Despite occasional mentions, the carcass was basically forgotten until 1957. In 1957, Forrest G. Wood came across a newspaper clipping about the carcass in the files of the Marineland Research Laboratory. Wood the proceeded to rediscover what we now know about the carcass. (Gary Mangiacopra and others have also played an important role in this.)
Joseph F. Gennaro, Jr., went to the Smithsonian to get some pieces of the tissue for analysis. The tissue was so tough that to cut off two finger-sized pieces, Gennaro dulled 4 knife blades. The toughness of this carcass was nothing new. In a letter to Verrill, Webb said, "The hood is so tough that when it is exposed to the air, an axe makes very little impression on it."(7)
Gennaro prepared slides of the Octopus giganteus tissue, as well as octopus and squid. Unfortunately, Gennaro found that no cellular material had survived in the Octopus giganteus tissue. There was not very much cellular material in the octopus or squid tissue either. However, differences in the connective tissue patterns of the squid and octopus samples became readily visible:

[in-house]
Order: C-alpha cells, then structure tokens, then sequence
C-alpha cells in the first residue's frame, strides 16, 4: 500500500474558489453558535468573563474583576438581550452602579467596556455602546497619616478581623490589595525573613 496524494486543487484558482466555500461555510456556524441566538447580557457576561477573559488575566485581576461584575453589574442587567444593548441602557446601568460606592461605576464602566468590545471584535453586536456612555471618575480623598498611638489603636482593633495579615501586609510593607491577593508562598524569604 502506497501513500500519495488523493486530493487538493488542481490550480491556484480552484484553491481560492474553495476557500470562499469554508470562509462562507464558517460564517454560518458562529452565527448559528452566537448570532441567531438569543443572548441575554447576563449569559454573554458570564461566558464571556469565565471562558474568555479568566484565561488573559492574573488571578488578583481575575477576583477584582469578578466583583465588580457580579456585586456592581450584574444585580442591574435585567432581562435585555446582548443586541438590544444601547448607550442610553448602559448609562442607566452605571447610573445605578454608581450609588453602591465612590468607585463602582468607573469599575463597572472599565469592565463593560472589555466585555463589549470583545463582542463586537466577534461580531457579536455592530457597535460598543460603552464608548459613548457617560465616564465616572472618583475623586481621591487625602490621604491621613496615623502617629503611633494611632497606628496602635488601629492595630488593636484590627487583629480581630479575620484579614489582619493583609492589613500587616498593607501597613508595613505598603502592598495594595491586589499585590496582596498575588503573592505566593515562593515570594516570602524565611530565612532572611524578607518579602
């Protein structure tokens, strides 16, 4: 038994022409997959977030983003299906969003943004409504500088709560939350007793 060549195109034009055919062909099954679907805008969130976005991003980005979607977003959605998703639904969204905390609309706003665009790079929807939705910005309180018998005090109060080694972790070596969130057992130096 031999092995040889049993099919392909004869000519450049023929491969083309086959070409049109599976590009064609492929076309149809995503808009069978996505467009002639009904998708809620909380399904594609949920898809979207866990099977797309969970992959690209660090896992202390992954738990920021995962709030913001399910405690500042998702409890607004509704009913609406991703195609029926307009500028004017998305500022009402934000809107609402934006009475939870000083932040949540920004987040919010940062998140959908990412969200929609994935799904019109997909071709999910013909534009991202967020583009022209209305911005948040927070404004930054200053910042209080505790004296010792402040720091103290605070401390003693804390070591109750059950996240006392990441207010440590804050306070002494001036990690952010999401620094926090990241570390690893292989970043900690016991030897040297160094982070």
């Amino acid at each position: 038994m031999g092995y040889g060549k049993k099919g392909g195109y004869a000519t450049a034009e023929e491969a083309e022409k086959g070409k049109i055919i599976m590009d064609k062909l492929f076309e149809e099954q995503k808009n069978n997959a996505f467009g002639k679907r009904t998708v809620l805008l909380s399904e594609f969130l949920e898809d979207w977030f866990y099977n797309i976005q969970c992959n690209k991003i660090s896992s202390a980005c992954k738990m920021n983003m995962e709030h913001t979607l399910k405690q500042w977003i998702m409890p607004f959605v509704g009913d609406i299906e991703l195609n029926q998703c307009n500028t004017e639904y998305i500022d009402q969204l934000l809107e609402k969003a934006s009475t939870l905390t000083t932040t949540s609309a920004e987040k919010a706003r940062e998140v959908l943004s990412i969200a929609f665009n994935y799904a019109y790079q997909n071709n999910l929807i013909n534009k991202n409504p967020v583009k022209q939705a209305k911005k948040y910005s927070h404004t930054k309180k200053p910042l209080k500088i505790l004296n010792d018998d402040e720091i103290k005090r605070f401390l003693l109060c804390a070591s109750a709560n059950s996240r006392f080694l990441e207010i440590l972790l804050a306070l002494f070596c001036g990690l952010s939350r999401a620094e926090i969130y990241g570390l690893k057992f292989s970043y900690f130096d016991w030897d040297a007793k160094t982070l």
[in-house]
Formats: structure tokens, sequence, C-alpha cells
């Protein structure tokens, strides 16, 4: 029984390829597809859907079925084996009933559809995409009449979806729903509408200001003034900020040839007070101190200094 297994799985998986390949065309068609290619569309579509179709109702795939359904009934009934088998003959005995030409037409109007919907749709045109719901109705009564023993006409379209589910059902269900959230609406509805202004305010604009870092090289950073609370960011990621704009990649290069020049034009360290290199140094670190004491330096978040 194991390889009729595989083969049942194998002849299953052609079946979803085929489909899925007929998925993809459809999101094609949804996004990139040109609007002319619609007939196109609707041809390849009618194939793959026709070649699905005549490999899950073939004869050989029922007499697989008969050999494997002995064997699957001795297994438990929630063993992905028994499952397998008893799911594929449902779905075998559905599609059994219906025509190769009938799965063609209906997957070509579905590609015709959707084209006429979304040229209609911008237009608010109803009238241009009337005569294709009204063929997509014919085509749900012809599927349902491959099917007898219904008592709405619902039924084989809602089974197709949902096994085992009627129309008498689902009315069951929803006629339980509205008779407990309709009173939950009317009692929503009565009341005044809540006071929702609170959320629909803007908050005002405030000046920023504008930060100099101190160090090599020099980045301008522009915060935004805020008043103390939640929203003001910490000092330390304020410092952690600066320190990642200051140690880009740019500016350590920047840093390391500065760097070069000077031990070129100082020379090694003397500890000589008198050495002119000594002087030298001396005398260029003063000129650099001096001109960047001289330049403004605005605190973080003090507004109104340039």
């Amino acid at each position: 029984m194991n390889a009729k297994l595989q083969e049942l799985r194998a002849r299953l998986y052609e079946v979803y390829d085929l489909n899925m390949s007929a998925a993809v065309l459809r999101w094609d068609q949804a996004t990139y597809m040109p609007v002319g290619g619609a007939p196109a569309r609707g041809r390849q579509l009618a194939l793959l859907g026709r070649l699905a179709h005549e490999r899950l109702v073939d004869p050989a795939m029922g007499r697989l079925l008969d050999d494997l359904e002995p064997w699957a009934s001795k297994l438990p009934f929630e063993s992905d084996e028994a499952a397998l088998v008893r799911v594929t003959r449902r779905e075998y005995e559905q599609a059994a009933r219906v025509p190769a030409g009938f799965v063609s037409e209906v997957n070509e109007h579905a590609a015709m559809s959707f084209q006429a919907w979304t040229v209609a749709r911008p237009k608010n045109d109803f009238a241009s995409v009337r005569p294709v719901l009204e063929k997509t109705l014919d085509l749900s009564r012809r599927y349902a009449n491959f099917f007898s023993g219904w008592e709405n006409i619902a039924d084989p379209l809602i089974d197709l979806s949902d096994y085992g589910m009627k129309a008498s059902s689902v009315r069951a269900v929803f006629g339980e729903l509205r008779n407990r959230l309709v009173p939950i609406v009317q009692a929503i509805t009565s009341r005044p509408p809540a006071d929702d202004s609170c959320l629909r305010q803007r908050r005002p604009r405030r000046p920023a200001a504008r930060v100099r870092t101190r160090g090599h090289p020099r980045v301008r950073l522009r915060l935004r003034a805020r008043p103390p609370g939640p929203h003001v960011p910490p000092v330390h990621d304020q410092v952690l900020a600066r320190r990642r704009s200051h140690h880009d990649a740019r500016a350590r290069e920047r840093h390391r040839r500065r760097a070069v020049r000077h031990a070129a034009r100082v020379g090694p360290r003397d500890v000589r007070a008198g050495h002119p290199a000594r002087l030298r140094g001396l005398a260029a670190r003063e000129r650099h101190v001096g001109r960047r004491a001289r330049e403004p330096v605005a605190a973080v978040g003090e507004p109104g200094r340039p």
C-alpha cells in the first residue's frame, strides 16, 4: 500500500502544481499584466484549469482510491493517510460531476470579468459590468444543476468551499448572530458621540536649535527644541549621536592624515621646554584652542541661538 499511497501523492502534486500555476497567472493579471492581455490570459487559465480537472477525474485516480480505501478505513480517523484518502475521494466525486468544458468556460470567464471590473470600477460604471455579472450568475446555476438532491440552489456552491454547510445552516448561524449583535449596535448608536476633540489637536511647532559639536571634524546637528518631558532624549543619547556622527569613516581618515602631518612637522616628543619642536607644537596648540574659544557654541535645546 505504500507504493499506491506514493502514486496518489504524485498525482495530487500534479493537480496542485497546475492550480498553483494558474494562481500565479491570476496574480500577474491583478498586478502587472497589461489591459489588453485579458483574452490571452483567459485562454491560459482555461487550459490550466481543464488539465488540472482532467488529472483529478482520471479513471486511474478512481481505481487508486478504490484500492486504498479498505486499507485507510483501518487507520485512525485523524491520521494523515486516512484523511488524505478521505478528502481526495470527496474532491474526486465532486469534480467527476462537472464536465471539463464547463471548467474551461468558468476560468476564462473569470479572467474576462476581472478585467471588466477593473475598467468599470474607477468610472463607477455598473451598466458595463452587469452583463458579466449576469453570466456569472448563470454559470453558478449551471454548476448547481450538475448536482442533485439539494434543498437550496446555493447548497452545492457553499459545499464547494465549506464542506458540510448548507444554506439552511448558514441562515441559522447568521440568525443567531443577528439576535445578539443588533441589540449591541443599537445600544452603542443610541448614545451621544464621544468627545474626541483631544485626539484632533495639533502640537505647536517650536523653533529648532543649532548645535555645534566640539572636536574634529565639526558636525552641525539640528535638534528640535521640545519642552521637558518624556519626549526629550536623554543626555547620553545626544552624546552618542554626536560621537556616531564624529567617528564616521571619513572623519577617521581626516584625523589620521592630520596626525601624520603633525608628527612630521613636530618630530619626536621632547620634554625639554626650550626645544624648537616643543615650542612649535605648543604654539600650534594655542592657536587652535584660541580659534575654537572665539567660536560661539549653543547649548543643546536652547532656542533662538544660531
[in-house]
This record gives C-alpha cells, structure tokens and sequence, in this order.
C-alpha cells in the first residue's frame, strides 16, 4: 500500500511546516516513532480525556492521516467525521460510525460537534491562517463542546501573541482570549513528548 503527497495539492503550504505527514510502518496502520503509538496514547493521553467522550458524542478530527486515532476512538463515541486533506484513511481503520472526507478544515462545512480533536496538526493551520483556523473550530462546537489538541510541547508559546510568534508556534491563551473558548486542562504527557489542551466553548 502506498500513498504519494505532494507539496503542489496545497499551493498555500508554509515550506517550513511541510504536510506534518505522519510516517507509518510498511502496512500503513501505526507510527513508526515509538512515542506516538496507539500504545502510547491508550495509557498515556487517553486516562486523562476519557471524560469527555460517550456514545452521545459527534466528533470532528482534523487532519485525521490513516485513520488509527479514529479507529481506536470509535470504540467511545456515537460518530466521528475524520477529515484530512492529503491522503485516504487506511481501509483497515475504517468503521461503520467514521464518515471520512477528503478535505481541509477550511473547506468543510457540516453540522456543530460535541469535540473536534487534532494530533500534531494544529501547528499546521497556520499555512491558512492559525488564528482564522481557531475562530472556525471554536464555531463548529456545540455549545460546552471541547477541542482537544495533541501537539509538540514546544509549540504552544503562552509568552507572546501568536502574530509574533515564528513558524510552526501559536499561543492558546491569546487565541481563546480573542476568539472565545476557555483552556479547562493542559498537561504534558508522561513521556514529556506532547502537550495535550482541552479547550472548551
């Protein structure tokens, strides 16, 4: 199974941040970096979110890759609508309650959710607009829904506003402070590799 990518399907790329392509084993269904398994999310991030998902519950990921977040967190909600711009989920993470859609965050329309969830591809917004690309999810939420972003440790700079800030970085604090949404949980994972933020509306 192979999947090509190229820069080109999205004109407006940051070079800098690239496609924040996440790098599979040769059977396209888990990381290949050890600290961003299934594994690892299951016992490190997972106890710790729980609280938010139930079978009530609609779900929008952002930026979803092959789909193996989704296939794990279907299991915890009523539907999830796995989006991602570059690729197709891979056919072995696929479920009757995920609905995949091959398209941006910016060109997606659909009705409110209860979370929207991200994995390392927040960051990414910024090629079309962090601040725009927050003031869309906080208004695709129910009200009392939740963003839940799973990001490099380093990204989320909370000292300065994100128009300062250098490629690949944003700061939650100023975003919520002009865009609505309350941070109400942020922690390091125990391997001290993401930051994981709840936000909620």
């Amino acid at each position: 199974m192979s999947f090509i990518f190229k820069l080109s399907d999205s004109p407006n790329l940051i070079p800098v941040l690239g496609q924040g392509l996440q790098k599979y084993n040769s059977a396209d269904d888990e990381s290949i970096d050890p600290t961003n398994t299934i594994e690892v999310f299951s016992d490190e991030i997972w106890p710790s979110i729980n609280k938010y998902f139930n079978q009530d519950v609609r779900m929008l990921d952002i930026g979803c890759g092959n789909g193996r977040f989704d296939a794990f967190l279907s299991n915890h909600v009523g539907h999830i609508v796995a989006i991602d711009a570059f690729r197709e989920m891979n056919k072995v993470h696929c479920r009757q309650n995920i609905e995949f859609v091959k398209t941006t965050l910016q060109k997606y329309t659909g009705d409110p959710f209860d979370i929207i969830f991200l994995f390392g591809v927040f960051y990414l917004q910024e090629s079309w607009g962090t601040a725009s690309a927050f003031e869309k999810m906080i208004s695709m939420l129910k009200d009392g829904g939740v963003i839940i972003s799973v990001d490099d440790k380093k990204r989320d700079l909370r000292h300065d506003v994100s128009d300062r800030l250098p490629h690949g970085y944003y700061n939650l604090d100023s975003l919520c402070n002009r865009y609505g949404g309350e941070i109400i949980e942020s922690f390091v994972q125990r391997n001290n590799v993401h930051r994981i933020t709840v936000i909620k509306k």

"In the octopus, broad bands of fibers passed across the plane of the tissue and were separated by equally broad bands arranged in a perpendicular direction. In the squid there were narrower but also relatively broad bundles arranged in the plane of the section, separated by thin partitions of perpendicular fibers...I could distinguish between octopus and squid, and between them and mammals, which display a lacy network of connective tissue fibers.... Viewing section after section of the St. Augustine samples, we decided at once, and beyond any doubt, that the sample was not whale blubber. Further, the connective tissue pattern was that of broad bands in the plane of the section with equally broad bands arranged perpendicularly, a structure similar to, if not identical with, that in my octopus sample...the St. Augustine monster was in fact an octopus ..."(8)
Both Wood and Gennaro agreed thatOctopus giganteus is a true octopus. But if there was a dead octopus, were would the live ones live?
In 1956, Wood had been working on Grand Bahama Island. He had been working with a local fishing guide named Duke. Duke had previously shown that he knew a lot about the native fish. One evening, Wood asked Duke about giant scuttles. "Scuttle" is the Bahamian word for octopus, and Wood had heard about giant scuttles while working in Bimini several years before this.